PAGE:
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Algeria: Pandering Al Qaeda To Death
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June 14, 2011: The U.S. believes that, despite decades of good relations with Libya, and its ruling Kaddafi family, Algeria decided, soon after the civil war broke out in Libya, to not get involved. Over the last few months, Algerian officials have become more active in assisting the international effort to oust the Kaddafis. American intelligence has not detected any aid for Kaddafi coming from Algeria. This would include money, supplies or mercenaries.

The government continues to have problems with religious intolerance. While 99 percent of the population is Moslem, there are Islamic radical factions who believe non-Moslems should not be allowed to operate in an "Islamic nation" like Algeria. So the 60,000 Christians are subject to growing persecution and discrimination. Nearly all these Algerian Christians are converts from Islam. This is blasphemy to Islamic conservatives, and it's become increasingly common for Algerian Christians to be prosecuted and imprisoned for even discussing religion with Moslems. The government has also made it more difficult for Christians to build churches, or convert existing buildings to religious use. When Western diplomats ask the government about this intolerance, the response is either denials or insistence that this kind of behavior is expected from good Moslems. What the government is actually doing is pandering to Islamic conservatives to discourage them from resuming their support for Islamic terrorists.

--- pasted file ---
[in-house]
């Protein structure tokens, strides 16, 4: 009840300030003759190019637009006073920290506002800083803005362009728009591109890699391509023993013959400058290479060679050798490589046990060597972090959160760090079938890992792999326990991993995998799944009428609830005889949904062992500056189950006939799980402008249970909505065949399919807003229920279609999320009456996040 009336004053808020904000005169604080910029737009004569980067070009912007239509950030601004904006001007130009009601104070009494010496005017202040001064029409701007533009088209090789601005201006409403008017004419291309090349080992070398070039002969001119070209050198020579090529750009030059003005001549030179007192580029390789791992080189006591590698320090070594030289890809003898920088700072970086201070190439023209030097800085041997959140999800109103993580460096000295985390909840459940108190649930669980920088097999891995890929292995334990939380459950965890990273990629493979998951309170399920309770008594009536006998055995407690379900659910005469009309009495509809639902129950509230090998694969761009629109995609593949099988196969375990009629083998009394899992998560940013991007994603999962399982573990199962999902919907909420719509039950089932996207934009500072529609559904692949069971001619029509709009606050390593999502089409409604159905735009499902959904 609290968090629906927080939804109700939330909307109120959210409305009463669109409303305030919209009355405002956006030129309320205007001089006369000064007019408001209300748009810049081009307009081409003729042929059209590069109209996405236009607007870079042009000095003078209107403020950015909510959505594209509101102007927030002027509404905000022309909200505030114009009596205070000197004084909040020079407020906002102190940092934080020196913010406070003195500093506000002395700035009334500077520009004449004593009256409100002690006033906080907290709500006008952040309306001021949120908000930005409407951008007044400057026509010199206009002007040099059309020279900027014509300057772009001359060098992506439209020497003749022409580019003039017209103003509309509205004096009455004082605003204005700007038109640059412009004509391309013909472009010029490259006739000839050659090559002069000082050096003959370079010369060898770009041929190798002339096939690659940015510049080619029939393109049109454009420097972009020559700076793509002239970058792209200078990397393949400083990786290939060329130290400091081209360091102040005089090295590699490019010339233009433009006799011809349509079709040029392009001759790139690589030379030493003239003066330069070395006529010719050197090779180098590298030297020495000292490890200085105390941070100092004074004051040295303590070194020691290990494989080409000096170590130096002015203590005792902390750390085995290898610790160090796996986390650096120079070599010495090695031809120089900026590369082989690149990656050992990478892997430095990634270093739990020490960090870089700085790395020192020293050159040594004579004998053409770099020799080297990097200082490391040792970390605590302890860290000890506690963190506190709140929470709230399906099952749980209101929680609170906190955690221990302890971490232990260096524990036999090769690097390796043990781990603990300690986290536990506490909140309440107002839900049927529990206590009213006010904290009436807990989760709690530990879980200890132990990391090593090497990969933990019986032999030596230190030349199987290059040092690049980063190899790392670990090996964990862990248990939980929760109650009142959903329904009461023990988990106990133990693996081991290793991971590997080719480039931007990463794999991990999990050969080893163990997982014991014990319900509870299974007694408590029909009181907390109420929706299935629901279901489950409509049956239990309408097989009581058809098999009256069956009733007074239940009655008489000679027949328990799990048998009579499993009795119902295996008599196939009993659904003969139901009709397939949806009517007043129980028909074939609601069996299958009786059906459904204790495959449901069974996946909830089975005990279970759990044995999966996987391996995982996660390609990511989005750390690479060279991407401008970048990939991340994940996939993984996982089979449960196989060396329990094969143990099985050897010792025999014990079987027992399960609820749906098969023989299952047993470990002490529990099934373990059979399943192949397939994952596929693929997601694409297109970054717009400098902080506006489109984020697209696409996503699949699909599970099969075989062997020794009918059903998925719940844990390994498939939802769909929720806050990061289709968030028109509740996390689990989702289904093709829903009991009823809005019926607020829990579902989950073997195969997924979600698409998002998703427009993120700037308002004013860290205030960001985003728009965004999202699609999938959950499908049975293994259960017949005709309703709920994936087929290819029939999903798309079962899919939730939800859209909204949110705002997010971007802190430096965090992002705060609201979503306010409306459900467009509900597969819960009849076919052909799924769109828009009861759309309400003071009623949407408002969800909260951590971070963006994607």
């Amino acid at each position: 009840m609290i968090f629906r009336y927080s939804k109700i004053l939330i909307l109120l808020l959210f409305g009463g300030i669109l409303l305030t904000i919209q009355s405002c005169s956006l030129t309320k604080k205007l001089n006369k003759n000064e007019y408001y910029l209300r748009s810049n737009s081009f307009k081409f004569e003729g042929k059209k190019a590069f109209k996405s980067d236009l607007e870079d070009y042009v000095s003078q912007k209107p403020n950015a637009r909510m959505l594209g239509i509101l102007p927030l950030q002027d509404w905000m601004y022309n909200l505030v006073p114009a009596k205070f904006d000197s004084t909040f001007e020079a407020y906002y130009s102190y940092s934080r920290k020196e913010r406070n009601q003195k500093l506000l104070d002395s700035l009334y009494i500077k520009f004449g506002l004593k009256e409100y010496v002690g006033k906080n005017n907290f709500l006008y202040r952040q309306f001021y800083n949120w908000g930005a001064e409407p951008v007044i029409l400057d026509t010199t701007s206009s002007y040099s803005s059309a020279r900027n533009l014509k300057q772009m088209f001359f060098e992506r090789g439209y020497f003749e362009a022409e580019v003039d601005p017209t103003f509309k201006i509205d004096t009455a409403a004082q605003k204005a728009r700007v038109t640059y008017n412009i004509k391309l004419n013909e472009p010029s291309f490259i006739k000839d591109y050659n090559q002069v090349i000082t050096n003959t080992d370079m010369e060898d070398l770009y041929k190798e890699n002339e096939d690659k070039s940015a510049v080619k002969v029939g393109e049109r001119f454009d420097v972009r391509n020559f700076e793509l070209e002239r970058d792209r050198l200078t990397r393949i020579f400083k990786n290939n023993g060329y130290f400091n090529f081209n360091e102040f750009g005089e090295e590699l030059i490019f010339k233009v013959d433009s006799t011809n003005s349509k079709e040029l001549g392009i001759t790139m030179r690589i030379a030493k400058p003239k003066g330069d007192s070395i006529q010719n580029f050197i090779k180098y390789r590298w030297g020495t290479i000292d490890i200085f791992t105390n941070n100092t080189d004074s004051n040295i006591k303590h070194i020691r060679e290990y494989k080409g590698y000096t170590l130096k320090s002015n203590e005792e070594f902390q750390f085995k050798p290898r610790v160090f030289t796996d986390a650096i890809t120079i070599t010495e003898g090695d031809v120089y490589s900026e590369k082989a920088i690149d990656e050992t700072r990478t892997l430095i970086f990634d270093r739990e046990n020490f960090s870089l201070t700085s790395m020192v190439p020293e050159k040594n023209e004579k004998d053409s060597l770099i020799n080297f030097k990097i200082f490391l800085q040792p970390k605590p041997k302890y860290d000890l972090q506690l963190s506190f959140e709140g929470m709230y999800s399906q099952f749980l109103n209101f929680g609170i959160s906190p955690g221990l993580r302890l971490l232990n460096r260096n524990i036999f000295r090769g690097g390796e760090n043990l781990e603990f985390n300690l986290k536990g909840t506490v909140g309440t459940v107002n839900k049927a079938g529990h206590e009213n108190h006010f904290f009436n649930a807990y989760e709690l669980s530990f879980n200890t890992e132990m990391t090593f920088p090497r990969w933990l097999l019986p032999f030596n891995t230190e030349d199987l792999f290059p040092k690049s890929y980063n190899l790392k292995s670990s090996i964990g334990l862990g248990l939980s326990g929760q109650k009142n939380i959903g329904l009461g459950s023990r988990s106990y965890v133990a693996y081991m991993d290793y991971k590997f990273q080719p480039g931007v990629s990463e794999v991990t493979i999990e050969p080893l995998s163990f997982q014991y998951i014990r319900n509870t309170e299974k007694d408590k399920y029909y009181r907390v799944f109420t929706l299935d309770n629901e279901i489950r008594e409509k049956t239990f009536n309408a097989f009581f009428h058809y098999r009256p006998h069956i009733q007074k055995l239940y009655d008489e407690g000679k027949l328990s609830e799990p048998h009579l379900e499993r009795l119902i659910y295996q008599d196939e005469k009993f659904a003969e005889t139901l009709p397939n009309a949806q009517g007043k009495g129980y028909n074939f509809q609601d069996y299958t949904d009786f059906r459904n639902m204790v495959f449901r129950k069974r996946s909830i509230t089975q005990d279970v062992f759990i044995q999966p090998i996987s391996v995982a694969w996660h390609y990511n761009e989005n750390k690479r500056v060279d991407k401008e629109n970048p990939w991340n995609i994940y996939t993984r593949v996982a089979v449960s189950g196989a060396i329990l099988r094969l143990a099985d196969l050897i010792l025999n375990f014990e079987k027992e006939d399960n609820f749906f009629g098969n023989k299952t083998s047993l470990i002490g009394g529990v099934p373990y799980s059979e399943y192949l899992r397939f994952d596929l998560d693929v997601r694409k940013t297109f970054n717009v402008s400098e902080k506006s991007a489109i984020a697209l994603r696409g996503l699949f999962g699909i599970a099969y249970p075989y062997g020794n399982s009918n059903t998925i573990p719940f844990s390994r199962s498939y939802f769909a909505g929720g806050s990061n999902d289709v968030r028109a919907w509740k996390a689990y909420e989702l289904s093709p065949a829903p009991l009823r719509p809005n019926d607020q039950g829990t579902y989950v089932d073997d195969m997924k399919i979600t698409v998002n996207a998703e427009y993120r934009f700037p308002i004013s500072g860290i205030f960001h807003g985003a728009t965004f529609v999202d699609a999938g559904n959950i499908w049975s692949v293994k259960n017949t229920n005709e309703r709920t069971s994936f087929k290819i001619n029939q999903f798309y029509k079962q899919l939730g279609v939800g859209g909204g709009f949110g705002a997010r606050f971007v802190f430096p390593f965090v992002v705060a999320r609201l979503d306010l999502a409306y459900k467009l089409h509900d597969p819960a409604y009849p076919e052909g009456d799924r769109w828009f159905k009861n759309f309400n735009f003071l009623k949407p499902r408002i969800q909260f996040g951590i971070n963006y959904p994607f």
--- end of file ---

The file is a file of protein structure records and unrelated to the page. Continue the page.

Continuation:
Algeria believes that the loosely organized "Al Qaeda In North Africa" is going to try and increase its activity in the wake of bin Laden's death, and the fall of the Kaddafi government in Libya. Kaddafi has been very effective against Islamic radical opponents. But now many of these Islamic radicals are prominent members of the new rebel government. However, there has not been a lot of new recruiting, or terror operations, among the North African Islamic radicals. There's been more talk, but the Islamic terrorists are largely disappointed that most of the rebels are pro-democracy, and often quite hostile to Islamic radicalism.

June 5, 2011: Algeria ordered financial institutions to identify any assets belonging to Libya and the Kaddafi family, and freeze them (prevent the owners from moving or using the assets). This is in compliance with international sanctions on Libya. Algeria has long had good relations with Libya, but has decided that getting on well with the international community is more important.

June 4, 2011: East of the capital, a roadside bomb killed four policemen.

May 26, 2011: About a hundred kilometers east of the capital, volunteer security police spotted a suicide bomber approaching a local defense base, and shot the Islamic terrorist before he could set off his explosives.

May 24, 2011: On the Niger border, troops killed three Islamic terrorists and arrested another.

 

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